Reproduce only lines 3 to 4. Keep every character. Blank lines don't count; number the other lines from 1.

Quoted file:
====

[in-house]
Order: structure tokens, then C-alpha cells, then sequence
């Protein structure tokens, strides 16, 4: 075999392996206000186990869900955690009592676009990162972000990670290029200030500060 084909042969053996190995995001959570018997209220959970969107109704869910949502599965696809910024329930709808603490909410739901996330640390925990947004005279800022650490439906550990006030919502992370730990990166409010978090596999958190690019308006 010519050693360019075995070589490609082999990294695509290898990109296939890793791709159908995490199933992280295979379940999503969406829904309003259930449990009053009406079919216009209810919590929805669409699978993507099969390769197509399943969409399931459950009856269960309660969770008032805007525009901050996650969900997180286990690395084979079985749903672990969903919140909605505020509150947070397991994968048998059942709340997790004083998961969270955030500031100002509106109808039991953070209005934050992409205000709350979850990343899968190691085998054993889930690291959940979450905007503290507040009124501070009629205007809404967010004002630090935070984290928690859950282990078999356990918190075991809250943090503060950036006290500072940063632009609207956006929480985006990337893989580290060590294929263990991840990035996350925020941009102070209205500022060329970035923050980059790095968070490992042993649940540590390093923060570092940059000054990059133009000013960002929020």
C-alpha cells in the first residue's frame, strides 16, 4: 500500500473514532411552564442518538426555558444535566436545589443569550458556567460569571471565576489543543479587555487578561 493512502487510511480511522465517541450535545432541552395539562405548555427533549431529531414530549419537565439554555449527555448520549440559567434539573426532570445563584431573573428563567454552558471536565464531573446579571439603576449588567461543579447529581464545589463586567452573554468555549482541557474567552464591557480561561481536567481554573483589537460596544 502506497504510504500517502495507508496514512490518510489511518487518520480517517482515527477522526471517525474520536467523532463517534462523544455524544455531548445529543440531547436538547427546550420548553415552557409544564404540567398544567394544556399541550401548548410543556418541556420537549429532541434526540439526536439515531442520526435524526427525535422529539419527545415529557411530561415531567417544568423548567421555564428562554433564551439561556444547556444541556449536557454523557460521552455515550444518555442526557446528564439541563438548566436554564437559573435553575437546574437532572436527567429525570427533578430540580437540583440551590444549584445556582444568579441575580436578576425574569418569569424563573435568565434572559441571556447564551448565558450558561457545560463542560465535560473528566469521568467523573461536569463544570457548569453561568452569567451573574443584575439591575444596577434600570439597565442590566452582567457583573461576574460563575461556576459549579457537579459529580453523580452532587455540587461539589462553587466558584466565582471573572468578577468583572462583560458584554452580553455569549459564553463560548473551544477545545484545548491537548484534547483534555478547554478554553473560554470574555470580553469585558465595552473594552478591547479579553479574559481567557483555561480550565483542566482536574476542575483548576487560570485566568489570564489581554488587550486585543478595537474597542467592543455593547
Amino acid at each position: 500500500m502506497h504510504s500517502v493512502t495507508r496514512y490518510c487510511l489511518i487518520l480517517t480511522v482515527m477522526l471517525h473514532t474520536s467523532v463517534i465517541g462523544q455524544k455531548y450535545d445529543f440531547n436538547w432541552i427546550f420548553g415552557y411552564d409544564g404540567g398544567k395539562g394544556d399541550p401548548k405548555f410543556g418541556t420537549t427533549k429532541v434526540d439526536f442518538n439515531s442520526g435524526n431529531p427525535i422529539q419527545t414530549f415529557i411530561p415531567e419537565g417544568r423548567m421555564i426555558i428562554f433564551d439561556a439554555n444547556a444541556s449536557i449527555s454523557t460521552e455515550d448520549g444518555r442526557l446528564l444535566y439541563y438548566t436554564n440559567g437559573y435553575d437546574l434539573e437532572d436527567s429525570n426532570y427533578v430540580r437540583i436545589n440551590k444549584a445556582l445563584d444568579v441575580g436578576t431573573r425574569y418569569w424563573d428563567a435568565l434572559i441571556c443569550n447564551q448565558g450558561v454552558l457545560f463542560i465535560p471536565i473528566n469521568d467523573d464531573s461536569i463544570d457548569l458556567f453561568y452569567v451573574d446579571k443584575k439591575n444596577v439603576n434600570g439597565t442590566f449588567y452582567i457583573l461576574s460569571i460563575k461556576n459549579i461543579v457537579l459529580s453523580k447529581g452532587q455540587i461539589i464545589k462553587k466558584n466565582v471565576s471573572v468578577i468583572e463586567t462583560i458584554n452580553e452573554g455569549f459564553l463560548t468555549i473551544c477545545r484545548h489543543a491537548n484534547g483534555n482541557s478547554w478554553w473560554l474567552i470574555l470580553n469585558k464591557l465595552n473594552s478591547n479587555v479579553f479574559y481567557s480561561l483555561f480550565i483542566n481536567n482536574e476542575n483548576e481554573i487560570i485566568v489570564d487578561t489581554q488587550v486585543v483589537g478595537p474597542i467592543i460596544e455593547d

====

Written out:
């Protein structure tokens, strides 16, 4: 075999392996206000186990869900955690009592676009990162972000990670290029200030500060 084909042969053996190995995001959570018997209220959970969107109704869910949502599965696809910024329930709808603490909410739901996330640390925990947004005279800022650490439906550990006030919502992370730990990166409010978090596999958190690019308006 010519050693360019075995070589490609082999990294695509290898990109296939890793791709159908995490199933992280295979379940999503969406829904309003259930449990009053009406079919216009209810919590929805669409699978993507099969390769197509399943969409399931459950009856269960309660969770008032805007525009901050996650969900997180286990690395084979079985749903672990969903919140909605505020509150947070397991994968048998059942709340997790004083998961969270955030500031100002509106109808039991953070209005934050992409205000709350979850990343899968190691085998054993889930690291959940979450905007503290507040009124501070009629205007809404967010004002630090935070984290928690859950282990078999356990918190075991809250943090503060950036006290500072940063632009609207956006929480985006990337893989580290060590294929263990991840990035996350925020941009102070209205500022060329970035923050980059790095968070490992042993649940540590390093923060570092940059000054990059133009000013960002929020």
C-alpha cells in the first residue's frame, strides 16, 4: 500500500473514532411552564442518538426555558444535566436545589443569550458556567460569571471565576489543543479587555487578561 493512502487510511480511522465517541450535545432541552395539562405548555427533549431529531414530549419537565439554555449527555448520549440559567434539573426532570445563584431573573428563567454552558471536565464531573446579571439603576449588567461543579447529581464545589463586567452573554468555549482541557474567552464591557480561561481536567481554573483589537460596544 502506497504510504500517502495507508496514512490518510489511518487518520480517517482515527477522526471517525474520536467523532463517534462523544455524544455531548445529543440531547436538547427546550420548553415552557409544564404540567398544567394544556399541550401548548410543556418541556420537549429532541434526540439526536439515531442520526435524526427525535422529539419527545415529557411530561415531567417544568423548567421555564428562554433564551439561556444547556444541556449536557454523557460521552455515550444518555442526557446528564439541563438548566436554564437559573435553575437546574437532572436527567429525570427533578430540580437540583440551590444549584445556582444568579441575580436578576425574569418569569424563573435568565434572559441571556447564551448565558450558561457545560463542560465535560473528566469521568467523573461536569463544570457548569453561568452569567451573574443584575439591575444596577434600570439597565442590566452582567457583573461576574460563575461556576459549579457537579459529580453523580452532587455540587461539589462553587466558584466565582471573572468578577468583572462583560458584554452580553455569549459564553463560548473551544477545545484545548491537548484534547483534555478547554478554553473560554470574555470580553469585558465595552473594552478591547479579553479574559481567557483555561480550565483542566482536574476542575483548576487560570485566568489570564489581554488587550486585543478595537474597542467592543455593547